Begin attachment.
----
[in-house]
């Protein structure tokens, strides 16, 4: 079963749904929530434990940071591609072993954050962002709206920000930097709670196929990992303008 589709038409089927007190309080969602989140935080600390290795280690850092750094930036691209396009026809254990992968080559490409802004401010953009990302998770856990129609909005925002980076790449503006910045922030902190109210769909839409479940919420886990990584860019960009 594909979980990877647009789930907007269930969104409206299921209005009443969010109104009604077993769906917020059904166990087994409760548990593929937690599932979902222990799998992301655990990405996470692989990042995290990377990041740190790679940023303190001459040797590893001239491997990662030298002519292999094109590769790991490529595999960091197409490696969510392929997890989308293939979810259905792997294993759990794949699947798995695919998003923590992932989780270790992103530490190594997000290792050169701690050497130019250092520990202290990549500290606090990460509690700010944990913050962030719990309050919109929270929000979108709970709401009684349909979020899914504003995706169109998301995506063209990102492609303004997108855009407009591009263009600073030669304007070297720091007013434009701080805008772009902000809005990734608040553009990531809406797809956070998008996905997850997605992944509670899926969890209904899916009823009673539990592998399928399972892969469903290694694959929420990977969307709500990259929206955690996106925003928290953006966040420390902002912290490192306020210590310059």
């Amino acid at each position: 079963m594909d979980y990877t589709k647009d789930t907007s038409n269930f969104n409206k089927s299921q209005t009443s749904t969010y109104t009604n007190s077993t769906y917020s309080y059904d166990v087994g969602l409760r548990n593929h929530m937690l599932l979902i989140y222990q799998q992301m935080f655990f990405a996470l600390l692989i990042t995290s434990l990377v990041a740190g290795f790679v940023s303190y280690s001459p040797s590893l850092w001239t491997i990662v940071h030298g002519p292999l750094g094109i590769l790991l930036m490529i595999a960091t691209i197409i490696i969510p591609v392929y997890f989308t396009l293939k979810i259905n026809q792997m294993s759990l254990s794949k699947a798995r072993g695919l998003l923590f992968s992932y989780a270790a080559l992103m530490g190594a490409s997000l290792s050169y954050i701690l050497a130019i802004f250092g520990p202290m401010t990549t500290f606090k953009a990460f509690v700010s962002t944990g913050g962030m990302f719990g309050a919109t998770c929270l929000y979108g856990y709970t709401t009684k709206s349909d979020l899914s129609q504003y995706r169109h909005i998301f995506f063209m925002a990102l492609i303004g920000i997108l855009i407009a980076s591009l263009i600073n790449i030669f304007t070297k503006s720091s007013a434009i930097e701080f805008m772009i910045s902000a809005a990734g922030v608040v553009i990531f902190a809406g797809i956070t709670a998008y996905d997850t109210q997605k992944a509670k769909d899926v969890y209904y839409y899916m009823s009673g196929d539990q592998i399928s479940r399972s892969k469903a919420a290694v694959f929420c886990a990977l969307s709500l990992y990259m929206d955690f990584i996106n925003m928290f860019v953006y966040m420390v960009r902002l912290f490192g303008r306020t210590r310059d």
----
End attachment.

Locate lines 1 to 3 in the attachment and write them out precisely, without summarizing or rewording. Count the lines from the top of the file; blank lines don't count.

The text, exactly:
[in-house]
């Protein structure tokens, strides 16, 4: 079963749904929530434990940071591609072993954050962002709206920000930097709670196929990992303008 589709038409089927007190309080969602989140935080600390290795280690850092750094930036691209396009026809254990992968080559490409802004401010953009990302998770856990129609909005925002980076790449503006910045922030902190109210769909839409479940919420886990990584860019960009 594909979980990877647009789930907007269930969104409206299921209005009443969010109104009604077993769906917020059904166990087994409760548990593929937690599932979902222990799998992301655990990405996470692989990042995290990377990041740190790679940023303190001459040797590893001239491997990662030298002519292999094109590769790991490529595999960091197409490696969510392929997890989308293939979810259905792997294993759990794949699947798995695919998003923590992932989780270790992103530490190594997000290792050169701690050497130019250092520990202290990549500290606090990460509690700010944990913050962030719990309050919109929270929000979108709970709401009684349909979020899914504003995706169109998301995506063209990102492609303004997108855009407009591009263009600073030669304007070297720091007013434009701080805008772009902000809005990734608040553009990531809406797809956070998008996905997850997605992944509670899926969890209904899916009823009673539990592998399928399972892969469903290694694959929420990977969307709500990259929206955690996106925003928290953006966040420390902002912290490192306020210590310059």
């Amino acid at each position: 079963m594909d979980y990877t589709k647009d789930t907007s038409n269930f969104n409206k089927s299921q209005t009443s749904t969010y109104t009604n007190s077993t769906y917020s309080y059904d166990v087994g969602l409760r548990n593929h929530m937690l599932l979902i989140y222990q799998q992301m935080f655990f990405a996470l600390l692989i990042t995290s434990l990377v990041a740190g290795f790679v940023s303190y280690s001459p040797s590893l850092w001239t491997i990662v940071h030298g002519p292999l750094g094109i590769l790991l930036m490529i595999a960091t691209i197409i490696i969510p591609v392929y997890f989308t396009l293939k979810i259905n026809q792997m294993s759990l254990s794949k699947a798995r072993g695919l998003l923590f992968s992932y989780a270790a080559l992103m530490g190594a490409s997000l290792s050169y954050i701690l050497a130019i802004f250092g520990p202290m401010t990549t500290f606090k953009a990460f509690v700010s962002t944990g913050g962030m990302f719990g309050a919109t998770c929270l929000y979108g856990y709970t709401t009684k709206s349909d979020l899914s129609q504003y995706r169109h909005i998301f995506f063209m925002a990102l492609i303004g920000i997108l855009i407009a980076s591009l263009i600073n790449i030669f304007t070297k503006s720091s007013a434009i930097e701080f805008m772009i910045s902000a809005a990734g922030v608040v553009i990531f902190a809406g797809i956070t709670a998008y996905d997850t109210q997605k992944a509670k769909d899926v969890y209904y839409y899916m009823s009673g196929d539990q592998i399928s479940r399972s892969k469903a919420a290694v694959f929420c886990a990977l969307s709500l990992y990259m929206d955690f990584i996106n925003m928290f860019v953006y966040m420390v960009r902002l912290f490192g303008r306020t210590r310059d």